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September - October 2002


Crisis Averted
Window Industry Won’t See Harmful Code Changes 
by Rick Perry

Each year, there are many changes to the international building codes pending or in the proposal stage, which could directly or indirectly impact the window, door and skylight industry. As an industry watchdog, the Window and Door Manufacturers Association (WDMA) commits a great deal of time and energy to track and evaluate code-change proposals to the international codes. Through committee meetings of our association members, our formal position is determined. When necessary, WDMA may present testimony at the code hearings on behalf of our association 

Flashing and Sealants
Earlier this year, there were several developments at an International Building Code hearing held in Pittsburgh. One proposed change, item FS 90-02, would have inserted language requiring the use of flashing and sealants in all window installations per manufacturers’ installation instructions. While we recognize the importance of proper installation and sealing for moisture control, this would have transferred the responsibility for the integrity of the installation to the manufacturer. In essence, it would have necessitated the inclusion of every type of surface and substrate, every type of flashing and every type and brand of sealant for every window in the manufacturer’s product catalog and specification. 

In addition, the proposal did not acknowledge that in some instances sealants may not be called for. In certain applications, the use of both sealants and flashing can actually be counter-productive to moisture control. By monitoring the situation closely, and with some intense lobbying, WDMA was able to have the proposal withdrawn before it reached the public hearing stage of the code meeting.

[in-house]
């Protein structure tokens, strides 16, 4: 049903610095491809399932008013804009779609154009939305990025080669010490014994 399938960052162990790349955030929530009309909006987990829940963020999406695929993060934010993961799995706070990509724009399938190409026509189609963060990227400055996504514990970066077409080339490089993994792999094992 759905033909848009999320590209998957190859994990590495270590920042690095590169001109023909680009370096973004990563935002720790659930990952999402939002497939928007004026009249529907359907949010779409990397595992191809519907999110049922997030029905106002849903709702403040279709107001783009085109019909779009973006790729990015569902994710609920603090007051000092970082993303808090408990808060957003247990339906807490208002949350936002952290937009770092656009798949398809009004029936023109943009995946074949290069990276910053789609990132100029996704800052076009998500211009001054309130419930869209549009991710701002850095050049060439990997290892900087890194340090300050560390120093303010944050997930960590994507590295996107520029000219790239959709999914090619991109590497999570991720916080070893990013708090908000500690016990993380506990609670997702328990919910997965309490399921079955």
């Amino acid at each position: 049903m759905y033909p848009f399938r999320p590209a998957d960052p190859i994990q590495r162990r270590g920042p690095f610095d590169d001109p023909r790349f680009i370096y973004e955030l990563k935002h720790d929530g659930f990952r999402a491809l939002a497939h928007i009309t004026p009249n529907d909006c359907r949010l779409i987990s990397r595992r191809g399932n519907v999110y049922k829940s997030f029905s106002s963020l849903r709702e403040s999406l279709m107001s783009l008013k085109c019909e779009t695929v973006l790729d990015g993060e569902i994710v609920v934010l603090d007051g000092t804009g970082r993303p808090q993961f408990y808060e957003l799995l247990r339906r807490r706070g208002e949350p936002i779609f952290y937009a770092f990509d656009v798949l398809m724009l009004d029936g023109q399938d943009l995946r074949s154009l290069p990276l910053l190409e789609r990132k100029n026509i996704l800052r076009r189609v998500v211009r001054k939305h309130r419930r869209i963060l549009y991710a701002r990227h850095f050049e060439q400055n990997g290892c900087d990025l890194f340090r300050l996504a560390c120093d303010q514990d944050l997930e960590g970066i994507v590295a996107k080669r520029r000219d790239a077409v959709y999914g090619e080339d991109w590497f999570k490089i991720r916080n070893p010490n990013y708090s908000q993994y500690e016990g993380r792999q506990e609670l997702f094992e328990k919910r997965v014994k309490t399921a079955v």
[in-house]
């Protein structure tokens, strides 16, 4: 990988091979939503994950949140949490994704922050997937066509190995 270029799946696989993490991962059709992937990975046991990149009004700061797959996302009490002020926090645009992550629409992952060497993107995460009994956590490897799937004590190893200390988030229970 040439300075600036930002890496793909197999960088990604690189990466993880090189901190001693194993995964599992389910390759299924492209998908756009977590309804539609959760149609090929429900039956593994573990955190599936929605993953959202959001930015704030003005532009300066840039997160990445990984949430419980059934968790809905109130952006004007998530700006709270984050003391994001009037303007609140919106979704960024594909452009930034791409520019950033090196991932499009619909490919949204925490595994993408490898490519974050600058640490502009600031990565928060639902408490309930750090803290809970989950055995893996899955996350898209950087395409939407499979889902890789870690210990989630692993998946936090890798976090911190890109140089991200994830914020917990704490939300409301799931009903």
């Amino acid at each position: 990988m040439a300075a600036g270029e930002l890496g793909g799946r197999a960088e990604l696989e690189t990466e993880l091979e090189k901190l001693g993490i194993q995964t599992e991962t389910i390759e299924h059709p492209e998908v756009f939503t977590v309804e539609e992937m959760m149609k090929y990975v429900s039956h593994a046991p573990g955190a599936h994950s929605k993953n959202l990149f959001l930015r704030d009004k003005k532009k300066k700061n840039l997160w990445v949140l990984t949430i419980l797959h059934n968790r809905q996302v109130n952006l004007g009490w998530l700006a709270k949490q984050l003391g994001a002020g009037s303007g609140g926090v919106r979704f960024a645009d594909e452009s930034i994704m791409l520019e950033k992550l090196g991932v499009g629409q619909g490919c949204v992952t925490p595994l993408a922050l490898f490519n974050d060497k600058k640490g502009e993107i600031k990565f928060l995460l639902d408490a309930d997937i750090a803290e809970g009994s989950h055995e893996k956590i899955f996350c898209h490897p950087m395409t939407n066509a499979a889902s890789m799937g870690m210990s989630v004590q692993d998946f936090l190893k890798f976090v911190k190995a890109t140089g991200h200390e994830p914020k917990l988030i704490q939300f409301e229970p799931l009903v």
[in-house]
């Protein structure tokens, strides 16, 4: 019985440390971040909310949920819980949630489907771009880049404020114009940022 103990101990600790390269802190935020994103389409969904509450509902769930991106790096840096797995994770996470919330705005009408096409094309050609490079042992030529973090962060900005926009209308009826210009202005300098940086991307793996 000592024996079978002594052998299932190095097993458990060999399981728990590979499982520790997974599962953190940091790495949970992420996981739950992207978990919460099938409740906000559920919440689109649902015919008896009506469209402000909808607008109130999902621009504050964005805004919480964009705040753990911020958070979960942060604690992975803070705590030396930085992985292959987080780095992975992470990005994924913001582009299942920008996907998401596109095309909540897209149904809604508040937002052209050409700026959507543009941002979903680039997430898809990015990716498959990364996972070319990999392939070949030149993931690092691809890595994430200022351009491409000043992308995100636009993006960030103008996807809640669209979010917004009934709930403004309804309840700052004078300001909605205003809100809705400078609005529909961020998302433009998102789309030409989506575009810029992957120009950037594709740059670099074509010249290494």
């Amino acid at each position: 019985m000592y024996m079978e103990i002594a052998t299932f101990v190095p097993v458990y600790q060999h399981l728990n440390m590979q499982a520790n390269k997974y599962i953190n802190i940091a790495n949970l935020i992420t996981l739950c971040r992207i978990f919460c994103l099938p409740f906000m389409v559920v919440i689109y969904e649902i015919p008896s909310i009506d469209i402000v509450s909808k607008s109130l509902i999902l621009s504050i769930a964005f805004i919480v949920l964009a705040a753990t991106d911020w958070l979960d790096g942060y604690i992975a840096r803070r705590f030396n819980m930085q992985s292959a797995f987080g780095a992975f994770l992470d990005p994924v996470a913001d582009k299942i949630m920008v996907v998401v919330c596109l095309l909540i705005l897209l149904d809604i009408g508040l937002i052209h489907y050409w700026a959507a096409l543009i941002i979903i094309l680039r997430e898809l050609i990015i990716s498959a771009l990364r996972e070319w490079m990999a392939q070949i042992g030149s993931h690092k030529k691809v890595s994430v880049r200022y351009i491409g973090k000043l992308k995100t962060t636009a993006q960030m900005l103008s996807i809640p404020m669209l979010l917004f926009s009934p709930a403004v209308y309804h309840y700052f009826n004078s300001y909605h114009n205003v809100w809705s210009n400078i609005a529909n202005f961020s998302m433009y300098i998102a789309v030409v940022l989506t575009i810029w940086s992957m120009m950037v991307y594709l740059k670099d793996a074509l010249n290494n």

Sill Heights
Another proposed change addressed at the same session, item FS 91-01, would have established a minimum window-sill height of 36 inches in an effort to eliminate accidental child falls. The window and door industry is very sensitive to this issue and has worked diligently with the National Safety Council and the Consumer Product Safety Commission to develop a public education/awareness program to inform parents and caregivers about this issue and instruct them on ways to prevent child falls. The author of this proposal did not produce any data substantiating that existing sill heights actually contribute to falls, or that increasing the height would reduce the number of falls. 
This code proposal would have had a disastrous impact on the use of windows as escape/egress routes in emergency evacuation. To achieve the minimum emergency egress requirement, the 36-inch sill height would eliminate almost all double-hung windows from any application with 8-feet ceiling heights. In addition, this minimum sill height would put the locking devices of all double-hung and most casement windows above the maximum allowable height under the Americans with Disabilities Act for individuals confined to wheelchairs. 

Bolstered by support from the National Association of Home Builders and several code officials, WDMA and the industry was successful in its efforts to defeat this initial proposal. Based upon the testimony of the officials and final actions, this proposal is certain to appear again. The fenestration industry is already preparing data and background material for future proposals on the minimum-sill-height issue. 

Look to future columns for additional updates on code issues. 

Rick Perry serves as director of industry standards for the Window and Door Manufacturers Association, based in Des Plaines, Ill.

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